An official releases a drone near the damaged roots of the Great Banyan
HOWRAH: A big hole, measuring over 40 feet in diameter, has appeared in the canopy of the 300-year-old Great Banyan Tree of the Botanic Garden due to Amphan. It was identified during a drone photography, which was done to assess the damage from the top.
While on ground survey has been done, aerial photography was commissioned to get a bird’s eye view of the damage, said the authorities.
The clearing in the canopy has been caused by the fall of 40 of the most ancient prop roots in the super cyclone. It is the canopy, which got the tree into the Guinness Book of World Records for being the widest in the world, with a diameter of 497 feet.
These prop roots were located in the north-west portion of the tree, its most ancient corner. Hence, each of these are thick and helped to bear the balance of the tree at that end. Efforts are on to transplant some of them, though scientists admitted there was very slim hope.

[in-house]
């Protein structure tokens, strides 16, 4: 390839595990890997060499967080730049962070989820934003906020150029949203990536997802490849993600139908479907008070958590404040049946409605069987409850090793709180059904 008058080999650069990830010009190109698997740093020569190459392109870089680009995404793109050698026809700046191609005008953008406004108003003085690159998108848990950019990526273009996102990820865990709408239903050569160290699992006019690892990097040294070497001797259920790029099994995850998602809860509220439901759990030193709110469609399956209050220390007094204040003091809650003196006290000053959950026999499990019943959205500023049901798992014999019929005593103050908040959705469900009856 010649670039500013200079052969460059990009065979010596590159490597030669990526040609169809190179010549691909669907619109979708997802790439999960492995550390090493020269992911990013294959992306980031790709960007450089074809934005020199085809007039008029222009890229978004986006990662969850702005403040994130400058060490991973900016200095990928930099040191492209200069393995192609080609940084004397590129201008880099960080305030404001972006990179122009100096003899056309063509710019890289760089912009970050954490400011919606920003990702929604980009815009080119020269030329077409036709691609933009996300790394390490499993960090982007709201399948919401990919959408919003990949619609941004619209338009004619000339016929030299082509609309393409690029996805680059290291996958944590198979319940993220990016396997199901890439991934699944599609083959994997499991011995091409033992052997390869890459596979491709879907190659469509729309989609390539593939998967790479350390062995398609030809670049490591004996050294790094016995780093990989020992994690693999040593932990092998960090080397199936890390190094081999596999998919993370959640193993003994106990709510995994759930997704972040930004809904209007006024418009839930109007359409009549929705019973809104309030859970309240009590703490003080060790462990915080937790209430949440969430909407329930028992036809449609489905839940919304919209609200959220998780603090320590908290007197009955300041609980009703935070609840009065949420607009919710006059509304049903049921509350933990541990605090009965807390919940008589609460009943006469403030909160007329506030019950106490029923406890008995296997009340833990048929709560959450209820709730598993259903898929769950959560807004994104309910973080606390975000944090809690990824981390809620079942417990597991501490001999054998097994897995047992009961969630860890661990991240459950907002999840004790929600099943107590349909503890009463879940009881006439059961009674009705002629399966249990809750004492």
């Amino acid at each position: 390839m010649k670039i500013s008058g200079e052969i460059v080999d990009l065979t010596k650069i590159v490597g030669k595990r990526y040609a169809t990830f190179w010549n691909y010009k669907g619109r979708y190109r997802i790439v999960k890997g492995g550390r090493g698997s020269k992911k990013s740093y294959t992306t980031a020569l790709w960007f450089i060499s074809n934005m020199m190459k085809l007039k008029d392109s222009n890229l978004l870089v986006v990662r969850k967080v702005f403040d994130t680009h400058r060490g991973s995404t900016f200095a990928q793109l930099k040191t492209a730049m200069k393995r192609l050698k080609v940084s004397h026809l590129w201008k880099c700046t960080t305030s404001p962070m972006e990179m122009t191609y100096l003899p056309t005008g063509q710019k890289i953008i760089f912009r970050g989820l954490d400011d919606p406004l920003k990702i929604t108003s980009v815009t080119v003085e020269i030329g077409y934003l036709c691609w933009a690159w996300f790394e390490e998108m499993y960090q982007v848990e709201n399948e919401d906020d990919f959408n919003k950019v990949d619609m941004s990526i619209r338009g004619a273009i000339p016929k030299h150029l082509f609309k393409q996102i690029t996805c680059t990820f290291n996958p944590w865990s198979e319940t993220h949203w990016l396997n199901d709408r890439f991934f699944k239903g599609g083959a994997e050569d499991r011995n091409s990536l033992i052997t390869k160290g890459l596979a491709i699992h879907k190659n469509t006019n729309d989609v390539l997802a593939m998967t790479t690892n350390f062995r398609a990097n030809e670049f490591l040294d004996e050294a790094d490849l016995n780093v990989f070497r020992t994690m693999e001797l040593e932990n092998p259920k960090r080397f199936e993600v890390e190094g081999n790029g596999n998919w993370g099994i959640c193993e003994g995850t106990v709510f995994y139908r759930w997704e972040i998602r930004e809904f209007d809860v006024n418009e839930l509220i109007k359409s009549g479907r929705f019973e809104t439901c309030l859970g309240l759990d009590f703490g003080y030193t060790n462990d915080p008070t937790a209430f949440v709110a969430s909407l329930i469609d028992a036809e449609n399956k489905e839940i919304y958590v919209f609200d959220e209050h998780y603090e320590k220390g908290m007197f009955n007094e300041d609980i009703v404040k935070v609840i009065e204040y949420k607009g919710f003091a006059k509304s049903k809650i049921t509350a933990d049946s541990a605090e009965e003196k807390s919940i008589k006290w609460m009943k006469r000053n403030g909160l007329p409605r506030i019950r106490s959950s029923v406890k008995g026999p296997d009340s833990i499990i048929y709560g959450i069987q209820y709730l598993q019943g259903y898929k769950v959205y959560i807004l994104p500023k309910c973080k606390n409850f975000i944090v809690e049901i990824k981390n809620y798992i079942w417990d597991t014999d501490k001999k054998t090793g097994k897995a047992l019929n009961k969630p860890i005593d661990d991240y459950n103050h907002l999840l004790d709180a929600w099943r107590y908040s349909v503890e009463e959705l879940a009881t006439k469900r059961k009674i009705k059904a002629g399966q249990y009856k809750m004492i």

The wounds sustained from such breakage, have been assessed for potential fungal attacks. The affected areas will be treated with anti-fungal medicine, Blytox before monsoon sets in on June 10.
“The Banyan had suffered two major cyclones in 1864 and 1867 and it is then that the fungal infection had started. Later, its trunk got so infected that it started posing a threat to the entire tree. So the trunk was removed in 1925 in the hope that it would survive with the help of its prop roots. It did. So, we will not take any chances,” said Kanad Das, head of the Garden.
There are six botanists who are inspecting the fresh wounds of the tree thoroughly to decide where the anti-fungal should be spread.
“Thankfully, we have over 4000 prop roots. Many of these are tender and young and we are trying to strengthen them so they can help the tree survive in the event of such loss due to natural calamities,” said Basant Singh, a scientist at the garden.